Right Insurance and Premium: Lessons in Life

Published on 1st March 2022

Ryan Chegwidden, actuarial head at Altrisk, takes a look at the challenges that come with getting cover for impaired lives.

Your client wants the right insurance, at the right premium, and it must provide them with cover for just about anything that could jeopardise their future financial security. But what happens when the process is not quite as straightforward? What if your client has extraordinary risks? Someone could have multiple health conditions such as diabetes and heart problems, or a heart and kidney condition. 

The reality is that impaired lives are becoming more commonplace.  It’s a worthwhile exercise to assess what percentage of your client base is now classified as high risk, compared to ten or 15 years ago.  As much as insurers have had to reassess their product design and underwriting practices to cater for impaired lives, financial advisors also need to align their understanding of the “new normal” that is impaired lives.

It’s not easy securing quality risk cover for people who have health impairments that could place them at a greater likelihood of a shorter life expectancy or an illness.  While the track record and claims experience of the insurer you choose to work with are important, your role in finding the right solutions for your hard-to-place cases is immeasurable.

Develop relationships with underwriters

Possibly the quickest decision an average underwriter has to make is when they are faced with an application where the risk is too high.  Heart attack last month, survived cancer, HIV+, diabetic and clinically depressed — does this sound like any of your clients? 

When it comes to getting cover for your hard-to-cover cases, a good relationship with the insurer and accessibility to the underwriting team is important.  This allows you to have a grasp of what is possible with the insurer and question the terms, conditions and benefit options on any offers for your client.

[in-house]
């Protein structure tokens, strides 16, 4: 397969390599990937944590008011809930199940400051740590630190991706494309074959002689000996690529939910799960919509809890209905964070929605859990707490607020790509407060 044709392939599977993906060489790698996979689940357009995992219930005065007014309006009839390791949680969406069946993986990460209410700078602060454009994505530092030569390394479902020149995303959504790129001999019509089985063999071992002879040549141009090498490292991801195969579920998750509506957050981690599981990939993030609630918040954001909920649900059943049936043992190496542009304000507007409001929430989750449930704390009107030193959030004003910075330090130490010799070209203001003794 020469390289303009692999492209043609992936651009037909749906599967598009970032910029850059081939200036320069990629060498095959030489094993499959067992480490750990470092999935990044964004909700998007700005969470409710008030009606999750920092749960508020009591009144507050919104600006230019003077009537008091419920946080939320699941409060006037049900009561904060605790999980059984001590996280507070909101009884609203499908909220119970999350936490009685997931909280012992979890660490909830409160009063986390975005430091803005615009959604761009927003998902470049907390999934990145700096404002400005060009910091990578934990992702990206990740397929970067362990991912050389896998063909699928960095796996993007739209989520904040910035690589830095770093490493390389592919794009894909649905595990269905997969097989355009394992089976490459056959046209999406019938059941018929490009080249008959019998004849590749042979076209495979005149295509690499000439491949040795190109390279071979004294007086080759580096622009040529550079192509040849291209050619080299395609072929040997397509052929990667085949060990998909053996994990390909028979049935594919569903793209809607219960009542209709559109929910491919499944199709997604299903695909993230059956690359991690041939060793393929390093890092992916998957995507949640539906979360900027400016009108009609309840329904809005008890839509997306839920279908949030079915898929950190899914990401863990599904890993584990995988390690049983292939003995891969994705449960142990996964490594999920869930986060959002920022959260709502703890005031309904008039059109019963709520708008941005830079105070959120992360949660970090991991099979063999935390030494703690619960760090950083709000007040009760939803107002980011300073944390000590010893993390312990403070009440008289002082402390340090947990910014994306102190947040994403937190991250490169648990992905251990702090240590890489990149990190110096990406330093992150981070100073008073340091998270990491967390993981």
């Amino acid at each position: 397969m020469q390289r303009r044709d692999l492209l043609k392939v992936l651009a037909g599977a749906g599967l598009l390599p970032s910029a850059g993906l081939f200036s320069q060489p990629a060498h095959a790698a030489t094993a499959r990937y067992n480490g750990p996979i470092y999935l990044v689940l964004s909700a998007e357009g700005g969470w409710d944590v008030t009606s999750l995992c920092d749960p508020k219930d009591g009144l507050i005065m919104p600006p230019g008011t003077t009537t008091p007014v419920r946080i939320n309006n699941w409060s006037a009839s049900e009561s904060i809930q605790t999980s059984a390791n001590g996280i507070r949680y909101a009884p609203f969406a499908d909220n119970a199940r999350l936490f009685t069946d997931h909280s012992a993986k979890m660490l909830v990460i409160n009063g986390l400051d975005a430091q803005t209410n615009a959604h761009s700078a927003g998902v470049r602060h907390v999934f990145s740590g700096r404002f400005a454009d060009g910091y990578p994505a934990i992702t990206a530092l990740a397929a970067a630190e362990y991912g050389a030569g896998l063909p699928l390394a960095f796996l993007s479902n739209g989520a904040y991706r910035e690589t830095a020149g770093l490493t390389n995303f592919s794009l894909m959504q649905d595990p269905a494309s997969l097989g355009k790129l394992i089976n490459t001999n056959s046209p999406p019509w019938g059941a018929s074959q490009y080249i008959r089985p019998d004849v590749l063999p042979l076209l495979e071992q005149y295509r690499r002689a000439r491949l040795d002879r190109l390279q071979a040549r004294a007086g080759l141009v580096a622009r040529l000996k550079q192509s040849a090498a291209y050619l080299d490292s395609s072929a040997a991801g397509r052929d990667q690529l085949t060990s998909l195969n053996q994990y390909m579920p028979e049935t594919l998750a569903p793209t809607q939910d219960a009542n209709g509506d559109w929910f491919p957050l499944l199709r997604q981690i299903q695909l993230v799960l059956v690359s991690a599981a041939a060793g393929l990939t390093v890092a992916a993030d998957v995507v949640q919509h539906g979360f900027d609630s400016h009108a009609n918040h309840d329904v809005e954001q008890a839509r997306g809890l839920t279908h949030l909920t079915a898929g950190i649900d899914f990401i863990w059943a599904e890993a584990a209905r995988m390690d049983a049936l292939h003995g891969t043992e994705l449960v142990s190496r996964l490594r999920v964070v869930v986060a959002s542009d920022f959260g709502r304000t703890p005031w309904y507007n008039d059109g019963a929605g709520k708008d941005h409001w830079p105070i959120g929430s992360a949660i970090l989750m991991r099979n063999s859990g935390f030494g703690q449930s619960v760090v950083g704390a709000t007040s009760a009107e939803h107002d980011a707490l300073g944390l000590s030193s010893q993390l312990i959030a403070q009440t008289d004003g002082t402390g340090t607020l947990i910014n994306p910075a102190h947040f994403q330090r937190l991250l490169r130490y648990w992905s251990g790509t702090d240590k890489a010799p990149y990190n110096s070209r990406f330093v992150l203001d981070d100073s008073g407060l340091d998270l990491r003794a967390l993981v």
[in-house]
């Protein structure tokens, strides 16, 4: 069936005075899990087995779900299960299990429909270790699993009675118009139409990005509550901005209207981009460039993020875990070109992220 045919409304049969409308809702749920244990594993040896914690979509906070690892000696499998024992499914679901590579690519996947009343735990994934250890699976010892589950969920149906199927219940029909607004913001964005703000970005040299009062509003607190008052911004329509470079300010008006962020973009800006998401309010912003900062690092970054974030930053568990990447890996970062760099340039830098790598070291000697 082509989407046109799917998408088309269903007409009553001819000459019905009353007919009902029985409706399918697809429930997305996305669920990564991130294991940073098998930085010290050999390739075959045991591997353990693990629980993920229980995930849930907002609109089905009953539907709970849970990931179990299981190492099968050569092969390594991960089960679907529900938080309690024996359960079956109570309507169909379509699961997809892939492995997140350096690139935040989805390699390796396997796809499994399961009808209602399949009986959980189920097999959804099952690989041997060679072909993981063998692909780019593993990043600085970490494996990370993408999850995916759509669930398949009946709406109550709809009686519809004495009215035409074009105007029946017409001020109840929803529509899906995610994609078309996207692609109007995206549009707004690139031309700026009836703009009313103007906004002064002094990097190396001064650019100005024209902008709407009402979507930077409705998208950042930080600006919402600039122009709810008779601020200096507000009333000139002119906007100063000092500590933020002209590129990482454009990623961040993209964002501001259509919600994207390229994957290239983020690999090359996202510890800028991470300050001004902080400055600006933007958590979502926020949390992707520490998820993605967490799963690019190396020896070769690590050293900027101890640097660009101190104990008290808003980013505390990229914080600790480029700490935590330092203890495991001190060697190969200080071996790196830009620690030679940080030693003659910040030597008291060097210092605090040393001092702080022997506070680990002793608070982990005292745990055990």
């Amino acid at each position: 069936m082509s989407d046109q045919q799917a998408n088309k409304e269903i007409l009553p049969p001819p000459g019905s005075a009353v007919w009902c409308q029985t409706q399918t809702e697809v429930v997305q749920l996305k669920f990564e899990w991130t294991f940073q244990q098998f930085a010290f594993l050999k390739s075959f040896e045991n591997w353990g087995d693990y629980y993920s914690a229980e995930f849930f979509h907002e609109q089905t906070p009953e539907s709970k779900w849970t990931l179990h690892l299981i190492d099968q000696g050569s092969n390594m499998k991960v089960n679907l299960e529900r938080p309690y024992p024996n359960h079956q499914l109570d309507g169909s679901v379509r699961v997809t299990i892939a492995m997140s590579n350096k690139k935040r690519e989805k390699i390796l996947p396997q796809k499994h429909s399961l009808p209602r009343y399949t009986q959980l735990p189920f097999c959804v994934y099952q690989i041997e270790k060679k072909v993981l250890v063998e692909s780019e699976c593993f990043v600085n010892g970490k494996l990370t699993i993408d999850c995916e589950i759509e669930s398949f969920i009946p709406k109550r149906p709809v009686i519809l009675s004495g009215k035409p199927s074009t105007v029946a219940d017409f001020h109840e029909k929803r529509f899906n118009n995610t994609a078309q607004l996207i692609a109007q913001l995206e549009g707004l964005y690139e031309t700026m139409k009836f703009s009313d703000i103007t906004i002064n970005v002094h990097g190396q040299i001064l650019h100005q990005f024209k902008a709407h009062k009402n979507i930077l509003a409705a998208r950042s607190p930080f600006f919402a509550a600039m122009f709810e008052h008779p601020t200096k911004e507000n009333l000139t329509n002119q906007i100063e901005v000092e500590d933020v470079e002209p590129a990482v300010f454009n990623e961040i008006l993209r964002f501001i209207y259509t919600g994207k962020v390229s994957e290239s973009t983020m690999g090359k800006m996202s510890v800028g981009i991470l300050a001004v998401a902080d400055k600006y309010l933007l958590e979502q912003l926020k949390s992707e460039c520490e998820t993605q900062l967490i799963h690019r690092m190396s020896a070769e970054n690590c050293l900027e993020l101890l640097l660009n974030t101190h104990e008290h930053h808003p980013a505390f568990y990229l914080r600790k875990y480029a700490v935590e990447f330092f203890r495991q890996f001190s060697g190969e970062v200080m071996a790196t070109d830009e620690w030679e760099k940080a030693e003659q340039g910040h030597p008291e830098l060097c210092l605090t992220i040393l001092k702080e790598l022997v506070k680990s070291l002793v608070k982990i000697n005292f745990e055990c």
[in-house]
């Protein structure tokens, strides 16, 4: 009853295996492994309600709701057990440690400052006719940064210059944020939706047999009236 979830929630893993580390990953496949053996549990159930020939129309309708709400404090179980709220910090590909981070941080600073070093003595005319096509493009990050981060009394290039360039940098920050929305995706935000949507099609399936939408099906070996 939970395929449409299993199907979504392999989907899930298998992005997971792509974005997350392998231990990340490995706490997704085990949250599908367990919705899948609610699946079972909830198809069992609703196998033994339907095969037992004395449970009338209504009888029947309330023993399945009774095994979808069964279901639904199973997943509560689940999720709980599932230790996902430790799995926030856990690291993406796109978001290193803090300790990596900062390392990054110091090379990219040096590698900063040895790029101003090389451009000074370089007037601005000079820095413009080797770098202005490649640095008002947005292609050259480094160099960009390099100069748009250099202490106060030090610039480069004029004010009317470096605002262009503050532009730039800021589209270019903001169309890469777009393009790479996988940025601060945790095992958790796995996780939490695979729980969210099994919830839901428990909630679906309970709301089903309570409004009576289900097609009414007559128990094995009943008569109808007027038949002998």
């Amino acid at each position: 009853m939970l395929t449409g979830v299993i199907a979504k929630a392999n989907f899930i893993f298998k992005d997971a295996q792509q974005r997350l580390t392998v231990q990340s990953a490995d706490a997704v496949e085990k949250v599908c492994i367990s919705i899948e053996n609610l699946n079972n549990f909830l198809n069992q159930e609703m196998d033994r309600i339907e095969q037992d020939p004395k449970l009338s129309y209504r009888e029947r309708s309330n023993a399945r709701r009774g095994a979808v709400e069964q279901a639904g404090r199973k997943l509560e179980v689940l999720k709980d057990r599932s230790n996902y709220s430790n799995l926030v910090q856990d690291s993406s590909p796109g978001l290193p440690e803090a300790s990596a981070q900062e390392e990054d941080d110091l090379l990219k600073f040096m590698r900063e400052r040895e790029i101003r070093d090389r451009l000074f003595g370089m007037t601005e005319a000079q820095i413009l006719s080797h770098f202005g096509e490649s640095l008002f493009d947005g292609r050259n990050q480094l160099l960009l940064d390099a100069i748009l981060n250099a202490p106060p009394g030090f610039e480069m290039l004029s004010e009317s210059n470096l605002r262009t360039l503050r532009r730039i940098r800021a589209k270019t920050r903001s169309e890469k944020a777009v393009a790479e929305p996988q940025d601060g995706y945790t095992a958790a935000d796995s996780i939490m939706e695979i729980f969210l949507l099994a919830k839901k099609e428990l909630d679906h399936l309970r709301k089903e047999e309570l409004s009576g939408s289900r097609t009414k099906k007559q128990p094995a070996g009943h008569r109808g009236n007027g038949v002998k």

Underwriting considerations

Assessing an impaired life application requires careful attention to individual details and unique circumstances.  Underwriters need comprehensive health data, medical records and absolute client disclosure.  They also look at your client’s treatment regimen, both completed and ongoing, if applicable. 

You might wonder why this level of detail is important. Details of treatment can provide important clues about diagnosis, severity and prognosis of your client’s condition. For example, cancer treatments are often highly specific to the type and stage of cancer.  You can tell a lot about the cancer just by knowing whether they received chemotherapy, radiotherapy or surgery. Similarly, information about previous and current treatment for heart conditions can provide important insights. 

The point is to gather as much evidence to ensure that your client’s application is approved, and that they can get quality cover at an affordable premium.   Take time to prepare your client’s paperwork and medical history to give the underwriters all the information they need to be able to offer the best possible offer for your client. 

Why it pays to go with a specialist for your difficult cases

Insurers who specialise in impaired lives don’t operate with a generalised cookie cutter approach with standard check lists. Everything about impaired life underwriting is about the individual.  

No diabetic is the same, no cancer or heart attack survivor either.  Clients with the same condition can each receive very different underwriting decisions and offers.

Consider the following example of two diabetics of similar age.  One may manage the diabetes well, be disciplined in medical care and check-ups, respond well to treatment and -  as a result -  have minimal organ damage and hence attract a loading of, for example, X.

The second applicant may not manage their diabetes as effectively, have significant organ damage, and attract a possible loading of Y.  Other contributing risk factors such as obesity, smoking, cardiovascular disease and mental attitude towards their condition also plays a role. 

It is important to remember that an underwriter makes an assessment based on the applicant’s individual profile and test results. So while two clients may seemingly have the same condition, the medical evidence tells a different story.